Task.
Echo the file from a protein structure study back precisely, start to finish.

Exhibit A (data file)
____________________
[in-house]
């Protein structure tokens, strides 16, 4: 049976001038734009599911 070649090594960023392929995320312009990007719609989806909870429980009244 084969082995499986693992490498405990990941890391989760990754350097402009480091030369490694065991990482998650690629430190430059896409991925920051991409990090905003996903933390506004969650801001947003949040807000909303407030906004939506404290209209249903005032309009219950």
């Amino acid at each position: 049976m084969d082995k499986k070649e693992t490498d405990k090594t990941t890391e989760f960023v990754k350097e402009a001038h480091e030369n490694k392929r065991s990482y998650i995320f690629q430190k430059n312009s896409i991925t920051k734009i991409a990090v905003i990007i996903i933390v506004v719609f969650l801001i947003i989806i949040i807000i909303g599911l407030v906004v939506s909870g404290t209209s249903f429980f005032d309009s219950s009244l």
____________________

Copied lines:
[in-house]
């Protein structure tokens, strides 16, 4: 049976001038734009599911 070649090594960023392929995320312009990007719609989806909870429980009244 084969082995499986693992490498405990990941890391989760990754350097402009480091030369490694065991990482998650690629430190430059896409991925920051991409990090905003996903933390506004969650801001947003949040807000909303407030906004939506404290209209249903005032309009219950």
């Amino acid at each position: 049976m084969d082995k499986k070649e693992t490498d405990k090594t990941t890391e989760f960023v990754k350097e402009a001038h480091e030369n490694k392929r065991s990482y998650i995320f690629q430190k430059n312009s896409i991925t920051k734009i991409a990090v905003i990007i996903i933390v506004v719609f969650l801001i947003i989806i949040i807000i909303g599911l407030v906004v939506s909870g404290t209209s249903f429980f005032d309009s219950s009244l």